HELP! Odd Gel Pattern!!

Brian Foley brianf at med.uvm.edu
Fri Jun 3 12:33:30 EST 1994


brunker at delphi.com wrote:
:     
:     Instead of getting descrete bands on our electrophoresed 
: agarose gel, we've
: been getting "smeared" patterns...a dark band 
: followed by a gradient of lighter
: stains trailing back to the well. (I hope I'm describing this clearly).

	Won't it be nice when we can post actual pictures of gels into
our mail messages, so that we can all see what is going on?  Sometimes
a picture is worth 1000 words.  Actually, it is quite possible to
send photos through e-mail right now, but it requires a scanner to
input the picture, and knowledgeable users on both ends of the e-mail
message.
	Anyway, your problem could be any number of things:
1) Overloading the gel.  But this usually causes streaks of DNA leading
back to the well, not a "gradient" as you say.
2) Too many cycles, too much template DNA, or too much polymerase.
Any one of these conditions can cause you to get a range of
PCR products from the expected size on up to 20-30 times the
expected size.  To diagnose this, take samples out of the reaction
after 5, 10, 15 and 20 cycles.  Run each on a lane of a gel.  See
if your product appears and then gets concatamerized in later rounds.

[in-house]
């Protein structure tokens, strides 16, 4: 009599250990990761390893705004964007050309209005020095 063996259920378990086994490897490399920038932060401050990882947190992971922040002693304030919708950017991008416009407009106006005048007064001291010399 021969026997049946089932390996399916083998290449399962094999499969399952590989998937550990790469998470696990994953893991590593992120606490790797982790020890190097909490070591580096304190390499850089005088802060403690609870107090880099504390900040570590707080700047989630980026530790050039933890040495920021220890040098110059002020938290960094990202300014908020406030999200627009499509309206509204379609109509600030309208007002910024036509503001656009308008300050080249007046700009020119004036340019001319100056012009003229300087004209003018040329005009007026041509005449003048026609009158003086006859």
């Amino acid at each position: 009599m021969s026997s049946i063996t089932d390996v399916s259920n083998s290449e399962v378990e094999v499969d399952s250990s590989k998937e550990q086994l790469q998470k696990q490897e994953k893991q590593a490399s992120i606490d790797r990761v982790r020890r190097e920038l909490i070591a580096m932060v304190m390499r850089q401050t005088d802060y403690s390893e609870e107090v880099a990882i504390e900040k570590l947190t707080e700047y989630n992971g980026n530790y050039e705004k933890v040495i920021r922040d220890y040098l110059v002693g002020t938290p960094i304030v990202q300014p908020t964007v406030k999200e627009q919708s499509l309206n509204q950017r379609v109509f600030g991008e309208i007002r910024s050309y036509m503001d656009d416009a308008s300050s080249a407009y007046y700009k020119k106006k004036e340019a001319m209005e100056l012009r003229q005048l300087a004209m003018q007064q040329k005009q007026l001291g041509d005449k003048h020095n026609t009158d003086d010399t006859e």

3) Bad gel.  But then your size markers would run poorly too.

:     Does anyone know what causes this, and how we fix it? 
:     These are PCR products digested by Nco1, and should produce not more than
: three nice strips each, not counting the primer lines. The marker lane looks 
: fine. The pieces we're looking at (we hope) are ~30, ~190 and `160 pb's.

	Why are you using agarose?  If I was looking at bands of that
size, I'd be using acrylamide.  I know that some more expensive
brands of agarose work for DNA in that range, but I always have
much better luck with acrylamide gels.  Extremely sharp bands and
much higher sensitivity (you can detect about 1/5 th as much DNA).

:     Has this happened to anyone else? Are we really producing an increasingly 
: large range of DNA strands? 

	Quite possibly.

:     How could such a fate have befallen us?!!

	This is nothing!  You should see the problems I've had in the
last six years!!!

:     Thanks,
:     Marla Brunker
:     brunker at delphi.com
:  
:  

--
********************************************************************
*  Brian Foley               *     If we knew what we were doing   *
*  Molecular Genetics Dept.  *     it wouldn't be called research  *
*  University of Vermont     *                                     *
********************************************************************



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